Even though Pennsylvania has always viewed drunk driving harshly, new legislation signed into law last year in October 2018 increases some of the penalties for drunk driving offenses. These changes include the creation of a new felony category for certain DUI offenses.
The Previous Punishments for A First DUI Offense
The consequences of drunk driving mostly depend on the factual circumstances of the situation. For example, factors such as whether anybody was injured, the blood alcohol content, whether a minor was riding in the car, etc. are very important when determining the possible punishment for the driver. However, the possible punishments still range from the relatively handleable to the more serious penalties of possible incarceration.
A first DUI conviction where the driver was drunk driving with a blood alcohol content between .08 and 1% will likely be classified as a misdemeanor. A convicted driver can possibly face a monetary fine of $300, probation lasting six-months, and a jail sentence with a likely maximum of six months. The courts will likely also require an alcohol safety class and participation in substance abuse treatment.
Drunk driving involving injuries, death, or property damage and DUIs for drivers with a BAC of at least .1% but less than .16% would likely still result in a misdemeanor charge, with a convicted driver possibly facing a jail time between 48 hours and six months, a monetary fine ranging from $500 to $5,000, and a 12-month license suspension. Again, the courts will likely require an alcohol safety class and participation in a substance abuse treatment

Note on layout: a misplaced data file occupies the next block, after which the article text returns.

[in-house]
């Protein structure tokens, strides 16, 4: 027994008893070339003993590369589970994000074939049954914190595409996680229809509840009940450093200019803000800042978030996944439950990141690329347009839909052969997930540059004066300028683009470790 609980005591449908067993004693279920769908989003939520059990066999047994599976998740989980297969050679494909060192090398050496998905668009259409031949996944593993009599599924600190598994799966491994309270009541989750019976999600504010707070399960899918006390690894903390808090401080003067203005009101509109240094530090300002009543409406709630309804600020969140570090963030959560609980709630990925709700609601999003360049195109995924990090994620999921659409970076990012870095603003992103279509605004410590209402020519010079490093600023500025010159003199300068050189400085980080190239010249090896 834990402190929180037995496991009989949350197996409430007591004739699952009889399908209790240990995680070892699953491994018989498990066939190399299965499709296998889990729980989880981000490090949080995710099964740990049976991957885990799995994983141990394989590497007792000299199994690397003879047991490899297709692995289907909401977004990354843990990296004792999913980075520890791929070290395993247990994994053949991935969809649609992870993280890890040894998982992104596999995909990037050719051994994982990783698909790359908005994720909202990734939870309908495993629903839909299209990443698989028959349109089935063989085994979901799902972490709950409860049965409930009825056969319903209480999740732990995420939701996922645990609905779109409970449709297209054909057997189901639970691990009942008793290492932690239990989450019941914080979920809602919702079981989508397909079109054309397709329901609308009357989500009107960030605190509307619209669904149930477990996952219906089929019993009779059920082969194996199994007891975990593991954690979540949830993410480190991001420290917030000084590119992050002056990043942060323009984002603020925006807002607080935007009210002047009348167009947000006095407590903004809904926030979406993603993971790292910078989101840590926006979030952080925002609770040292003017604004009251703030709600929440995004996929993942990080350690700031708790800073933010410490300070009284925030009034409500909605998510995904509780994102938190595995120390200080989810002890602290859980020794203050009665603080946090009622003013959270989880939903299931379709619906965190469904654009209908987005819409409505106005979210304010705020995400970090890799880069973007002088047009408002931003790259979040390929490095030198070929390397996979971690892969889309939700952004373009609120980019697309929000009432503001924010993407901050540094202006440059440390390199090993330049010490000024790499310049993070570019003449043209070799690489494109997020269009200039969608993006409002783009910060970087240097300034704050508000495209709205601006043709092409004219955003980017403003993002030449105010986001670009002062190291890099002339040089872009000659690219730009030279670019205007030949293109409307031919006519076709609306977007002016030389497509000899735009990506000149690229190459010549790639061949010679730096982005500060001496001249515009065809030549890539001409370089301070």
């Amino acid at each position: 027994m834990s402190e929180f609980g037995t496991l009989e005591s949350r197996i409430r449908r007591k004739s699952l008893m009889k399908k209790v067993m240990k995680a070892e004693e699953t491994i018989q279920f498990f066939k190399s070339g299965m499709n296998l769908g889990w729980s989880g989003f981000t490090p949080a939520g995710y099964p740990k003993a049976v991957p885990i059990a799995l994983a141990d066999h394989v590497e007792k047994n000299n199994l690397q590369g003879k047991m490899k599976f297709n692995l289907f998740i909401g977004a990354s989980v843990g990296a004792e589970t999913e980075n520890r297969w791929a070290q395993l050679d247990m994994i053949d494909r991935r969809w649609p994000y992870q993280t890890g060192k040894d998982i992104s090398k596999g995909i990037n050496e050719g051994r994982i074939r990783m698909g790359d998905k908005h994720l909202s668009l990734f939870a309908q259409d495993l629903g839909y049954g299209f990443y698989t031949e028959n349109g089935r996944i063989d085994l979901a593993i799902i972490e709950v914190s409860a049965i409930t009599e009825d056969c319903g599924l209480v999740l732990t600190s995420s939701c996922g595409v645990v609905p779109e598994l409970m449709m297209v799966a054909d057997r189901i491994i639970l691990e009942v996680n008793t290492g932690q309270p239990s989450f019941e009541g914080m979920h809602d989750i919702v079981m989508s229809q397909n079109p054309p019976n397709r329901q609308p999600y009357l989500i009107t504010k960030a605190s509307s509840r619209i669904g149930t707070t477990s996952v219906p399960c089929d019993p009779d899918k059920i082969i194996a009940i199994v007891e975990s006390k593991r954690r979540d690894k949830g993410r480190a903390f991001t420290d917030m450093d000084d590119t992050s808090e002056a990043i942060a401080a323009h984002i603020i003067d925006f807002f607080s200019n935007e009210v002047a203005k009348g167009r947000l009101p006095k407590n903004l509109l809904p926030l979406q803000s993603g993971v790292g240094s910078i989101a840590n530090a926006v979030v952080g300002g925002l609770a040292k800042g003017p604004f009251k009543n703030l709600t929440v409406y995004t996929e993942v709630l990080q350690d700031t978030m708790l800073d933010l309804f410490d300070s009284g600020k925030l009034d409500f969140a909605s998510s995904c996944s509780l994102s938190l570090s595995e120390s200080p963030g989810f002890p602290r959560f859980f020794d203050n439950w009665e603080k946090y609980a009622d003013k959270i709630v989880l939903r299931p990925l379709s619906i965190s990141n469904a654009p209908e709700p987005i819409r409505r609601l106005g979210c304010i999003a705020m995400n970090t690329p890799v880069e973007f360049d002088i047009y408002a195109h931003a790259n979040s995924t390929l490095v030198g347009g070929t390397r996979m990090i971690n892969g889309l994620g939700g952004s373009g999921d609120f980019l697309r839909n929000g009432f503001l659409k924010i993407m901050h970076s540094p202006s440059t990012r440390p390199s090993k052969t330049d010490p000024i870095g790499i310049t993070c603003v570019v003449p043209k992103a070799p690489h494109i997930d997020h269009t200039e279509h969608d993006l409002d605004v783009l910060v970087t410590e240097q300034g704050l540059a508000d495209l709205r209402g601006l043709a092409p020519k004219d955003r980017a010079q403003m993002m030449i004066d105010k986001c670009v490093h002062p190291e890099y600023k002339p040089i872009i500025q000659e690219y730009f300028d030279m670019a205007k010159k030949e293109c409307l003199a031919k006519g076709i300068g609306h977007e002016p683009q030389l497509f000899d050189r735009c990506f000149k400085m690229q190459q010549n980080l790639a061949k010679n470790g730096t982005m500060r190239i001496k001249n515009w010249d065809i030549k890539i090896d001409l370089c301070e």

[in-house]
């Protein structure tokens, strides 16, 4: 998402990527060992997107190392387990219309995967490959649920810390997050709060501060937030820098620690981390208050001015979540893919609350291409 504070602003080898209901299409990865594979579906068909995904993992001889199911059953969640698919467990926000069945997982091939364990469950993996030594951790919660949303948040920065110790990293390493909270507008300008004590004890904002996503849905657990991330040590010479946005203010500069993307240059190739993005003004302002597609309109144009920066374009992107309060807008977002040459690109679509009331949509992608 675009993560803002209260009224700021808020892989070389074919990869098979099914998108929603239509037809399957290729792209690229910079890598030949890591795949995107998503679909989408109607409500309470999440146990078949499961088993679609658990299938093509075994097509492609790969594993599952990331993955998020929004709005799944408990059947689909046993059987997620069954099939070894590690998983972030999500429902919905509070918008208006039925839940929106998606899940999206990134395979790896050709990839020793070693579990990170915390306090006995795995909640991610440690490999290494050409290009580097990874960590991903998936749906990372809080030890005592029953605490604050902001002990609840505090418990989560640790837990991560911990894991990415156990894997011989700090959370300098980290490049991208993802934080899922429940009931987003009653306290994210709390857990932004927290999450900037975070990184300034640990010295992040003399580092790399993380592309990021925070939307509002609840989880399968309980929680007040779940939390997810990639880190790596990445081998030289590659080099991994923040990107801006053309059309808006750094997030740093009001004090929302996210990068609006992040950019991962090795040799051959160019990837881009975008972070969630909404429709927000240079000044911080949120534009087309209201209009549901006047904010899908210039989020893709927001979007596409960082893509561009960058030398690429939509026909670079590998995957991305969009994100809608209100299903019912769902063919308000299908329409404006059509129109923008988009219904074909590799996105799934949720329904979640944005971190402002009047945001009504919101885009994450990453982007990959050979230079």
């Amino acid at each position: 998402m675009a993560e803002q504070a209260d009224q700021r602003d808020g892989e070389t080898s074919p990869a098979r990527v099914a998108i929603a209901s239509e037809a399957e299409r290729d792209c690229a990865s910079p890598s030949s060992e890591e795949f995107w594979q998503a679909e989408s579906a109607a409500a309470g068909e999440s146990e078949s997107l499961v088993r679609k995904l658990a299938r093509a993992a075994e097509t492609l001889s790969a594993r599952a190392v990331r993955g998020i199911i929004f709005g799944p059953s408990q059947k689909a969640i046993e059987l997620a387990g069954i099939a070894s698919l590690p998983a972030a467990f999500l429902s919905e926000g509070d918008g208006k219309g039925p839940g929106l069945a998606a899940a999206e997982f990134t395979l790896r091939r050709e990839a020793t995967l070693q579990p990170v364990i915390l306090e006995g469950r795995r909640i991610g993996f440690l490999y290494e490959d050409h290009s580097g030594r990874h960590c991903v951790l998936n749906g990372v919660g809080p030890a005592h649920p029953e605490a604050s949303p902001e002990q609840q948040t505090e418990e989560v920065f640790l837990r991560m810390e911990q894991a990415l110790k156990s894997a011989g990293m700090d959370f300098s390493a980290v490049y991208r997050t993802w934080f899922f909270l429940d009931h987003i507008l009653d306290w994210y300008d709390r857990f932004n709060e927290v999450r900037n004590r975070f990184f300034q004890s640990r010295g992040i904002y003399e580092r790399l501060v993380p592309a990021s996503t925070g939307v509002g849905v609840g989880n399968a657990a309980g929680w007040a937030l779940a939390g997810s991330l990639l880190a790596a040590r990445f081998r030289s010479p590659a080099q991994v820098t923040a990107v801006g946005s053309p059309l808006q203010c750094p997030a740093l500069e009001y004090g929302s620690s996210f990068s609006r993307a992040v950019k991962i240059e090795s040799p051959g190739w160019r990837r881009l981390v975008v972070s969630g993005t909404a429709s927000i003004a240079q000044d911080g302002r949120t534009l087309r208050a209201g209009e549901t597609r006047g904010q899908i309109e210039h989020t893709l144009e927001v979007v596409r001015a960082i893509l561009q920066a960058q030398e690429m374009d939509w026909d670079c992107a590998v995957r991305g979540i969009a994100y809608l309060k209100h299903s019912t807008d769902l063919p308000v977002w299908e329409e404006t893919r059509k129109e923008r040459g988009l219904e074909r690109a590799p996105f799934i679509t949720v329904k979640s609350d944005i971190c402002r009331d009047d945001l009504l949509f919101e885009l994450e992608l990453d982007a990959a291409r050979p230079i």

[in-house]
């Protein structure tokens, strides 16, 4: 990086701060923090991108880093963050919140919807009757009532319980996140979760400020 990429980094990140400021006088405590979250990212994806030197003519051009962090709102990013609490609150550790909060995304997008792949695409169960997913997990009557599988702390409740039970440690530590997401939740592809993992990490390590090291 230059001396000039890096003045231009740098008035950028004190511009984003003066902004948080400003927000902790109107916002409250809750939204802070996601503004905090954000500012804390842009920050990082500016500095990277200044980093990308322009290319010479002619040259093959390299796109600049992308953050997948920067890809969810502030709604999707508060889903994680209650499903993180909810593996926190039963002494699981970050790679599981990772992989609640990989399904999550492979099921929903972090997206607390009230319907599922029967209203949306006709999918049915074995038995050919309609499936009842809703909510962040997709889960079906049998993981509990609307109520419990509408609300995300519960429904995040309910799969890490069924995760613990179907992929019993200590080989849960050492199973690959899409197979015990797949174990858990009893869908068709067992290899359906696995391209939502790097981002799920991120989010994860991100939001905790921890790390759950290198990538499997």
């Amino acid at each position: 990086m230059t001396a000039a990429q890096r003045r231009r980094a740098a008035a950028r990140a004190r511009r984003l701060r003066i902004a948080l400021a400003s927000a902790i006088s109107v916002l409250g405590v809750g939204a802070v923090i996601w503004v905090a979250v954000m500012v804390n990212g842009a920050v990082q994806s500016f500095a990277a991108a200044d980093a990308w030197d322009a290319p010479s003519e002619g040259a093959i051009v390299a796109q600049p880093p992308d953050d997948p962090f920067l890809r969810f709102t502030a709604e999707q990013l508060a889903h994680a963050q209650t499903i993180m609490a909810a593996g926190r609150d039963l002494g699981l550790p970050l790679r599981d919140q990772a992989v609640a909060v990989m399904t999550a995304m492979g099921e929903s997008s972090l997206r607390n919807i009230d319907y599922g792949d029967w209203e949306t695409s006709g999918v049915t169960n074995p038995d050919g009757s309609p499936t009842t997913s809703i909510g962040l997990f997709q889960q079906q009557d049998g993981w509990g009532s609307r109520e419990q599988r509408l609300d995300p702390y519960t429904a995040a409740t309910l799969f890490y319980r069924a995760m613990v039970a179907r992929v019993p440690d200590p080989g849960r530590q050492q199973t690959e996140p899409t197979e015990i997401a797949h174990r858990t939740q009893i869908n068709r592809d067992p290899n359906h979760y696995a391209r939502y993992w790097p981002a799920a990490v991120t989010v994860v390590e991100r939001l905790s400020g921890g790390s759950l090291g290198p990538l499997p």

If drunk driving with a passenger under the age of 18 will likely result in a first-degree misdemeanor, with a convicted driver facing up to 5 years in jail, a monetary fine of $1000 or more, 100 hours of community service, and an 18-month license suspension.
Pennsylvania’s new rules are geared mostly toward repeat offenders, given the rates of continued drunk driving on Pennsylvania’s roads.
Under Pennsylvania’s old laws, a DUI was mostly classified as a misdemeanor. Now, a person convicted for the third time of a DUI will be charged with a felony if their blood alcohol content is .16% and above. Regardless of the BAC, a fourth DUI is automatically a felony.
In addition, Pennsylvania will be much harsher in penalizing drunk driving if the driver kills another person, even more so if they have previous drunk driving convictions. Under the new laws, if convicted of killing another person while drunk driving with a previous incident, the driver faces a minimum of five years in prison. For a driver with two previous incidents, the driver faces a minimum of seven years in prison.
Finally, for the drivers who have had their licenses suspended due to previous incidents, it is difficult to get around some parts of Pennsylvania without a car. However, the suspension of a license is intended to deter people from drunk driving. Unfortunately for such drivers, the new laws also impose increased penalties for driving if the license has been suspended.
Call to schedule a consultation with Kim A. Bodnar, Attorney at Law in our Pittsburgh office.
NOTE: This blog is for informational purposes only and does not constitute legal advice
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